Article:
the context of knowledge workers. But intranet klogs and some of their more
public counterparts such as these knowledge products created by journalists
during the Iraq war have the potential to release voices as “humanized”
knowledge-makers with a claim on power that can force many institutions to change
with the force of awakened and empowered dialogue, creativity, and analytical
power, even as other institutions react strongly and resist change (a move both
described and discussed by Freire through his experiences in Brazil).
While corresponding with Josh through our several weeks of notoriety before
the Battle of Baghdad, he told me something that I came to understand was very
important to him. He had worked as a freelancer in Bosnia for several years
before moving to Kurdistan to cover the war. After TIME shut the blog down,
Josh was clearly disturbed by the anti-mass media ranting and the level of anger
against big media corporations in the comments field of his blog. He strongly
resisted becoming a poster child for the independent journalism movement. Josh
said he had been trained to focus on the story and not to become the story.
Still, he said, in four years working as a freelancer overseas, he had not ever
gotten as much feedback and interest in his work as he had in the weeks of the
Iraq war through his blog. His writing was being published by one of the largest
circulation newsmagazines in the West, yet his blog audience cared about him,
worried about him, gave his work constant dialogue and feedback. He was blown
away by it.
I know I was affected by it as well, but in a different way. I’d never
met Josh or Carolina face to face, but as the war moved closer to Erbil, I found
myself worrying about them, involved in their stories, in their blogs. If I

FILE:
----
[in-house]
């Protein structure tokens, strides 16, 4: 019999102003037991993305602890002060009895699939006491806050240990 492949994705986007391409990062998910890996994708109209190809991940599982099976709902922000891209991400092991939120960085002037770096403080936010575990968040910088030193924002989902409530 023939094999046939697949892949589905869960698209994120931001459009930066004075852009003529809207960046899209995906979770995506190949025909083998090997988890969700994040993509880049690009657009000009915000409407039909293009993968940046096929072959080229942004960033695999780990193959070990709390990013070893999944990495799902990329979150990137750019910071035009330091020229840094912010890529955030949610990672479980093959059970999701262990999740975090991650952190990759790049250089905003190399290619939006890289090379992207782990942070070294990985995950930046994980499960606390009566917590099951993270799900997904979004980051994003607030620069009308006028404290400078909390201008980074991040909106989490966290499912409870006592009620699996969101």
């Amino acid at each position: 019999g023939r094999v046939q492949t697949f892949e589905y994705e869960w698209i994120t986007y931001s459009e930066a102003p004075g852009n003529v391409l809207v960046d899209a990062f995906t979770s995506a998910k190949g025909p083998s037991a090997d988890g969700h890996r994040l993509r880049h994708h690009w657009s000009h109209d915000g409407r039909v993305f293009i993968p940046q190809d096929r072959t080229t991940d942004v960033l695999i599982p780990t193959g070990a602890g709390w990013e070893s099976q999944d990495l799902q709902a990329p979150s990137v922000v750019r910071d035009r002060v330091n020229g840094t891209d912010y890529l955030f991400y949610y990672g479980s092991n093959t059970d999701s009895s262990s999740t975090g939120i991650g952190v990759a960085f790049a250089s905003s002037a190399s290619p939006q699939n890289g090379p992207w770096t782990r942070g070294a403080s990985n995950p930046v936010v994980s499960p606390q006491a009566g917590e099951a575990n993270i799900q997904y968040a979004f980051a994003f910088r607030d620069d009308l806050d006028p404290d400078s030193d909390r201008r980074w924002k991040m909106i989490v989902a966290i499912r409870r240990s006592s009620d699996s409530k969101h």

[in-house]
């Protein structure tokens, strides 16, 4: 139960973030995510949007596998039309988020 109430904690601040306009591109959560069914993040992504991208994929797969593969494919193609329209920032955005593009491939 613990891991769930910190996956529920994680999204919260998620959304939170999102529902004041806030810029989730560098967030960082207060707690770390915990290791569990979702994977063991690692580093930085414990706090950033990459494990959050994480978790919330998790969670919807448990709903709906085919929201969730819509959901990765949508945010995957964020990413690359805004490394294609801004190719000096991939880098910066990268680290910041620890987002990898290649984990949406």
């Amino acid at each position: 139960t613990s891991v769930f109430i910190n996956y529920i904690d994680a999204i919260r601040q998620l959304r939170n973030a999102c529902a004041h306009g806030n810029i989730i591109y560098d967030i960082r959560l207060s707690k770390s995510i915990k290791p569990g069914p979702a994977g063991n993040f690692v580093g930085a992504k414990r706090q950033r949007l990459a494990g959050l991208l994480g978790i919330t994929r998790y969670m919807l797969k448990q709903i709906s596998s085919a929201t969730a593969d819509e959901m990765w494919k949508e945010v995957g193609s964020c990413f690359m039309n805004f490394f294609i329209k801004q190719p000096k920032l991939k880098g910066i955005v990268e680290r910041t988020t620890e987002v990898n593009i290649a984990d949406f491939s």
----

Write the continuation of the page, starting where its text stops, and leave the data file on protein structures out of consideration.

didn’t hear from them by email regularly, I became very anxious. There
was a human face, a level of personal involvement, with war correspondents breaking
through the impersonal barrier of the affectation of the journalistic voice.
The Practices of Blogs and Klogs
In developing my intranet klog for Headline News, I turned to helpful klog evangelist
sites online such as Phil Wolff’s "a klog apart.” Wolff has
undertaken a form of dialogic, critical pedagogy to help klog evangelists in
organizations teach co-workers to communicate in blog-format, also looking at
issues involving teaching colleagues to write, not simply with words, but through
posting images, diagrams, audio and video clips, etc. In quite a number of posts,
he sounds very much like a composition teacher, seeking ways to encourage and
empower writers, to help co-workers not feel self conscious, to help them find
their voices. Without teachers and classrooms, the atmosphere for learning and
sharing invokes not only Paulo Freire, but also Peter Elbow (1973), in Writing
Figure 2: Phil Wolff’s “a klog apart”
site at http://www.dijest.com/aka
Wolff collects tips and tricks and future ideas for use of klog software from
his network of correspondents and contributors. These ideas range from the practical
to the theoretical to speculative “what if” projections and software
wish lists, like one big collaborative klog-brainstorming session. One post
suggests klogs can be used to help generate PowerPoint presentations. Another
addresses literacy problems in the workplace. One has tips for would-be writing
coaches. Another, ideas for empowering shy writers by developing mixed media
klogs with audio clips, video clips, captured white board graphics, etc. with
the idea that different thinking and learning styles will express themselves
in different ways.
Ethical and workplace power and politics are also discussed quite bluntly on
“a klog apart’ and on the klog Yahoo! discussion group, including
fears of panoptic surveillance by supervisors (Foucault 1977).
Peter Elbow would likely recognize these klog evangelists as leaders of a dialogic
writing workshop without teachers, with co-teachers, outside of traditional
classrooms. But this is also something more—something like the Freire
model as a response to oppression, a kind of oppression Freire himself would
be hesitant to name as such, centered as it is in the overprivileged West. But
if spontaneous and dialogic writing workshops are springing up in this medium,
is this not what Freire sought to foster outside the socially limiting and often
authoritarian spaces of traditional classrooms? As a tool that not only poaches
the texts of the mass media and business knowledge-making, but also discourses
of the classroom, klogs as envisioned by Phil Wolff have a very auspicious beginning,
at least in theory.
On the other hand, I can also describe the difficulties I had once my Headline
News intranet klog launched, well after the formal end of the war. Management
decided to hold six weeks of writing and script coding seminars conducted by